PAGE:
Canada’s banking regulations pre-dated Harper by decades. In fact, prior to the financial crisis, Harper was a proponent of deregulation. In 2006 for example, he paved the way for the introduction of the risky 40-year, zero-down mortgages that helped bring down the U.S. banking system – insured by Canadian taxpayers. Some have argued that Canada would have suffered much worse in the financial crisis had it happened a few years later. In fact, we may not even be out of the woods yet. Canada’s housing market is considered to be dangerously (~35%) over-valued, and the drop in oil prices is threatening to burst the bubble. In opposition and at the National Citizens Coalition, Harper was similarly a proponent of U.S.-style banking deregulation, and was a critic of Chrétien’s decision to block large bank mergers in the late ’90s – a decision which the IMF recently argued was partly responsible for how well Canada was able to weather the crash.

As for the stimulus, Harper’s government did enact it – for which they deserve some credit – but with two very important caveats. First, their initial planned response to the financial collapse – outlined in their November 2008 fall fiscal updatewas to cut government spending (i.e. austerity), not to add stimulus. For some reason, everyone seems to forget this (maybe it’s the $750 million-worth of ads). They only enacted stimulus (a) after being told by the opposition that their minority government would be defeated if there was no stimulus in their budget (see summary of the dispute here), and (b) under considerable pressure from other G20 countries looking for a unified response. Second, the release of their stimulus was delayed by several months by Harper’s proroguing of Parliament in fall 2008 to avoid an election; and the stimulus itself was only partially rolled out, was much smaller (0.4%) than the 2% of GDP agreed to by the G20, and was heavily skewed towards Conservative ridings rather than economic need (Rick Mercer lampooned this on 22 Minutes). Had the Conservatives enacted austerity in response to the recession (as they quite likely would have had they had a majority) – Canada’s recovery could easily have looked more like the even more anemic recovery of the European Union – for which many economists blame austerity policies enacted by fiscally conservative governments in England and Germany, for example.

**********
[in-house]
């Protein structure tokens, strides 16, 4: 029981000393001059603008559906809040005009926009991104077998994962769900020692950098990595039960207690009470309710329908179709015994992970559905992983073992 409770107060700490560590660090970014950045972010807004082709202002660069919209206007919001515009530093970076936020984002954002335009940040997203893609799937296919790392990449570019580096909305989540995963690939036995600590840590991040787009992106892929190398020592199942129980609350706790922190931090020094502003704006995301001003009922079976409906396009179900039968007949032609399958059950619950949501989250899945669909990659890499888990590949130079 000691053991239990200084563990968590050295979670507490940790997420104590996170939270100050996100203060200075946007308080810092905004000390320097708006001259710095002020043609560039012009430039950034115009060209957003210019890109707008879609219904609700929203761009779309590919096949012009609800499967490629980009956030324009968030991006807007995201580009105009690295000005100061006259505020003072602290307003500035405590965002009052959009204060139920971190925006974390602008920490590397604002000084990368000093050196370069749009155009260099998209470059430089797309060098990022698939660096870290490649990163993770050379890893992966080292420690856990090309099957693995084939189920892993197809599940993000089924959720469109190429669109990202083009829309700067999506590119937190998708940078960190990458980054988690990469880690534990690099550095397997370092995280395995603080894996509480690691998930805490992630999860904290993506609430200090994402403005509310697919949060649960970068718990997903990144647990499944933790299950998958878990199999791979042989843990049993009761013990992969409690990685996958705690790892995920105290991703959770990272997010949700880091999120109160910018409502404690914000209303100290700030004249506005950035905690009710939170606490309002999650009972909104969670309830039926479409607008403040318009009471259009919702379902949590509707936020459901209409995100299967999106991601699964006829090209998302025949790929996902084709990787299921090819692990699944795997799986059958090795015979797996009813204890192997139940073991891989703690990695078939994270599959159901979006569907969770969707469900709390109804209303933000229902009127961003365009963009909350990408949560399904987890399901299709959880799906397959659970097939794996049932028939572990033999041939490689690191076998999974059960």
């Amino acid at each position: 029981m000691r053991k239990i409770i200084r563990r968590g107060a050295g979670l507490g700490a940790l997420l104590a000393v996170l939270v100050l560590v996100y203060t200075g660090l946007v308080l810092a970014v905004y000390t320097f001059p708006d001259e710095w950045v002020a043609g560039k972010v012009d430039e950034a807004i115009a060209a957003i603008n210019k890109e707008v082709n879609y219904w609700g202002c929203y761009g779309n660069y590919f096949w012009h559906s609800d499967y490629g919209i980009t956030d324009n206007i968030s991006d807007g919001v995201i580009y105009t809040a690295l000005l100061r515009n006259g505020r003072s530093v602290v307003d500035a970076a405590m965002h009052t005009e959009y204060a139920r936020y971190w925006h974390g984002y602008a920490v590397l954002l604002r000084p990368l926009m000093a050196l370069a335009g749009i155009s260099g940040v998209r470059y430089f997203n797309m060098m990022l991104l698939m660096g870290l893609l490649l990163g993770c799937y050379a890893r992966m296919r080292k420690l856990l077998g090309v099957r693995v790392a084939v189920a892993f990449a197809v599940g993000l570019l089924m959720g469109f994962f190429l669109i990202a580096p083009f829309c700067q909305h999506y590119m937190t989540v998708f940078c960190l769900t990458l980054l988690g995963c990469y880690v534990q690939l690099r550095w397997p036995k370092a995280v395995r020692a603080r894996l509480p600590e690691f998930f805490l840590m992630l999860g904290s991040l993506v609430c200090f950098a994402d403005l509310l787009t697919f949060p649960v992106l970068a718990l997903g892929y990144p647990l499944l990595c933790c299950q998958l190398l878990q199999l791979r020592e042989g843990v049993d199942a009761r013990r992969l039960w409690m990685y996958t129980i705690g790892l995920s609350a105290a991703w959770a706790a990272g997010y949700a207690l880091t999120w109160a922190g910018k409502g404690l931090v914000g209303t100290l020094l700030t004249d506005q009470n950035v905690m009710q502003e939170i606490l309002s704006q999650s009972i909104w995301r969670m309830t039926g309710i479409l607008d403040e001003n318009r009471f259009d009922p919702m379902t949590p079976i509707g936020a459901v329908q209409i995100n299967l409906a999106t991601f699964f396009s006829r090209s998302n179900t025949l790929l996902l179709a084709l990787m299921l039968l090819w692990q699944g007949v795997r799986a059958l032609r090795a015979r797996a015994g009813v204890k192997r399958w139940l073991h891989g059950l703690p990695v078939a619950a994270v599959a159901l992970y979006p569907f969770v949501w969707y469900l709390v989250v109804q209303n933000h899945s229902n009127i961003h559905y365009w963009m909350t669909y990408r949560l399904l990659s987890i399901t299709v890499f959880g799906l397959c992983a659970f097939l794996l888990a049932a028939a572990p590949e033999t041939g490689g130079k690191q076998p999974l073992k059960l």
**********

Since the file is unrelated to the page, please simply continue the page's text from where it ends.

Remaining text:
History of Canadian budget surpluses and deficits. Source: CBC:

History of Canadian budget surpluses and deficits. Source: CBC: